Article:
Ethiopian city dwellers shun arranged marriage Abebe and his 24-year-old bride are among the many urban Ethiopians who are increasingly shunning traditional notions of arranged marriage

Addis Ababa - Ethiopia

Addis Ababa – Ethiopia

ADDIS ABABA (AA) – Kiflu Abebe first met his new bride, Selamawit Gashaw, in capital Addis Ababa three years ago.

“We were dating for three years and agreed to live together before marriage,” Abebe, 30, told The Anadolu Agency.

Abebe and his 24-year-old bride are among the many urban Ethiopians who are increasingly shunning traditional notions of arranged marriage.

Abebe said that he and his wife had engaged in pre-marital sex during their three-year relationship.

“We have found ourselves capable of leading a satisfying and healthy life,” he said.

Solomon Tessema, a researcher at Addis Ababa University, says that many urban Ethiopians pursue modern lifestyles that deviate from Ethiopia’s conservative marriage traditions.

“Urban or quasi-modern marriage in Ethiopia combines cultural conformity with deviation from tradition,” he told AA.

“Every bride and groom – along with families, friends and communities – accedes to the rules and performs the rituals, knowing that many of the traditional rules have been breached,” he added.


According to Ethiopian tradition, the groom selects three or four elders to solicit the family of his bride-to-be.

A meeting is then set for the elders to visit the bride’s family to ask for her hand on behalf of the would-be groom.

Following the meeting, the groom’s family receives an answer from the bride’s family after a set period of time.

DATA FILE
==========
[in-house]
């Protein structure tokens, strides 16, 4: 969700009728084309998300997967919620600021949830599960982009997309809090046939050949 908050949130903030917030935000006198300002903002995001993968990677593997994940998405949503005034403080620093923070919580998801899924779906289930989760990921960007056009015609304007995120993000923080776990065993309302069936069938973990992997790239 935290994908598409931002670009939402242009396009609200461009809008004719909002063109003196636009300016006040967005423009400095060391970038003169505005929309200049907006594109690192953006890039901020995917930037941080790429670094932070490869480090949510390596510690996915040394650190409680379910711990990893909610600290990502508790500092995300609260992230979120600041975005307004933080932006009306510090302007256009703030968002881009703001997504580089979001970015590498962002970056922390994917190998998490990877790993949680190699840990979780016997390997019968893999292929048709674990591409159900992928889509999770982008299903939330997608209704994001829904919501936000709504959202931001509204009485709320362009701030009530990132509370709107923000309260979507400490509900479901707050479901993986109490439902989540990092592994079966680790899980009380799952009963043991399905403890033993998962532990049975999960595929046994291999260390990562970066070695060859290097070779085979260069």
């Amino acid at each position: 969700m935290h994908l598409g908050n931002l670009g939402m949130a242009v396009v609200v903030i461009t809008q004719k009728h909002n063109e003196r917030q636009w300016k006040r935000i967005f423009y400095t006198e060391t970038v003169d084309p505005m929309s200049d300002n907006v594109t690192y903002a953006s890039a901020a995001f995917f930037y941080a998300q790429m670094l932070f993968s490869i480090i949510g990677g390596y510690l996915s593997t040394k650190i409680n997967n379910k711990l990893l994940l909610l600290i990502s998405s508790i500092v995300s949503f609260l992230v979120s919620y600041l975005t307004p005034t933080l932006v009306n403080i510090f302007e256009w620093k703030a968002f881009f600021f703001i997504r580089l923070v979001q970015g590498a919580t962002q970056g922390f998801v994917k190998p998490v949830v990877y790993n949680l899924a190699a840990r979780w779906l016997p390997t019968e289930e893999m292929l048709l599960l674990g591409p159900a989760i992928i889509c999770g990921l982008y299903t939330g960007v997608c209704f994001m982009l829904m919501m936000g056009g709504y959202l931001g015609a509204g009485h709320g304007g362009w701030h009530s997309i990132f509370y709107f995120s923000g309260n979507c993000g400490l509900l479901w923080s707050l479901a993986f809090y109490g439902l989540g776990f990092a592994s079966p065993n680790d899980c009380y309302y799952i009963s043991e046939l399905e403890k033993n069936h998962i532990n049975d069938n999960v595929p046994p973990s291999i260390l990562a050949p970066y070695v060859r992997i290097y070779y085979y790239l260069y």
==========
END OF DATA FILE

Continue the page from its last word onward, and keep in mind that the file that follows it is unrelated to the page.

In most cases, the process can take months or even a year, Solomon said.

“The role of urban families has been reduced to voicing approval and performing the ritual,” he told AA.

Every Ethiopian groom must pay a dowry for his new bride.

“Traditionally, in urban centers, every item of the dowry had to be brand new and the groom had to pay for it,” Kassahun Terfassa, 68, who has mediated numerous marriage arrangements, told AA.

“The new generation does not invest too much money. They just rent some of the items from shops and collect the rest from the bride and friends,” said Terfassa.

Nevertheless, the ritual has been maintained to the present day.

In Addis Ababa, the groom sends his men to hand the dowry over to the bride’s family on the eve of the wedding.

The dowry – which often includes jewelry, a bridal gown and an assortment of clothes and footwear – is received by the bride’s family and her bridesmaids, who judge its quality.

The bride never appears at the dowry handover ceremony, but she can watch the drama unfold from a corner.

Asmamaw Ali, 39, who is often contracted to present dowries at weddings, said the handover ritual was the “funniest” part of urban weddings.

“When the best man feels he cannot perform his responsibilities, they hire me,” he said. “This makes it a make-believe.”

While handing over the dowry package, Asmamaw and the men describe every item as the “best in the world.”

The recipients of the gifts, according to Asmamaw, also play their part, rejecting those they deem “low quality.”

-Colorful weddings-

Christian and Muslim weddings in Ethiopia are colorful affairs, with a lot of music and dancing.

When the groom and his entourage arrive at the bride’s home, lunch is served to everyone in attendance.

“Some 70 or 80 years ago, [the bride’s] virginity was a condition for continuing with a marriage – or ending it immediately,” Solomon said.

“If the bride was found to have had pre-marital sex, it was considered a mortal sin and the marriage would be declared void,” he added.

The morning after the wedding, the groom sends his men to the bride’s family to inform them that their daughter was a virgin.

Breakfast is then served at the home of the bride’s family, where everyone dances and wishes the newlyweds a long and successful marriage.


© 2015, Seleshi Tessema & Abebech Tamene. All rights reserved. – The views expressed here are purely those of the author and not necessarily those of the publishers. – Newstime Africa content cannot be reproduced in any form – electronic or print – without prior consent of the Publishers. Copyright infringement will be pursued and perpetrators prosecuted.

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